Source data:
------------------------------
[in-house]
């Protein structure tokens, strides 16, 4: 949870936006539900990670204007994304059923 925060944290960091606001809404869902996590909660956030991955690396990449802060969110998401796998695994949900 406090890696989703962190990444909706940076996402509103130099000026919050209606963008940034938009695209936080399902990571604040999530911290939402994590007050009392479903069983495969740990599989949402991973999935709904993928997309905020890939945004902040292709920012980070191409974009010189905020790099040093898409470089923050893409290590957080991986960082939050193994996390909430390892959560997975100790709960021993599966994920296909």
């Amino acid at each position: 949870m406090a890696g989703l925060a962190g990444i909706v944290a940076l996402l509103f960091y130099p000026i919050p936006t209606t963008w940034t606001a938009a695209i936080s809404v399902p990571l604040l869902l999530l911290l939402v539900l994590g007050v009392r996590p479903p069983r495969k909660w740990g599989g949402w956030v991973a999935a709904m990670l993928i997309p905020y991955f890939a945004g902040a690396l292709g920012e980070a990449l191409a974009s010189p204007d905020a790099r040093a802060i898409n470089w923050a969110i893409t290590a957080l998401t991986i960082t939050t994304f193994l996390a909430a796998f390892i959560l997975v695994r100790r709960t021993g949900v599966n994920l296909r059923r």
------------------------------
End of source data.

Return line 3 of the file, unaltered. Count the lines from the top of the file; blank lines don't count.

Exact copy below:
């Amino acid at each position: 949870m406090a890696g989703l925060a962190g990444i909706v944290a940076l996402l509103f960091y130099p000026i919050p936006t209606t963008w940034t606001a938009a695209i936080s809404v399902p990571l604040l869902l999530l911290l939402v539900l994590g007050v009392r996590p479903p069983r495969k909660w740990g599989g949402w956030v991973a999935a709904m990670l993928i997309p905020y991955f890939a945004g902040a690396l292709g920012e980070a990449l191409a974009s010189p204007d905020a790099r040093a802060i898409n470089w923050a969110i893409t290590a957080l998401t991986i960082t939050t994304f193994l996390a909430a796998f390892i959560l997975v695994r100790r709960t021993g949900v599966n994920l296909r059923r």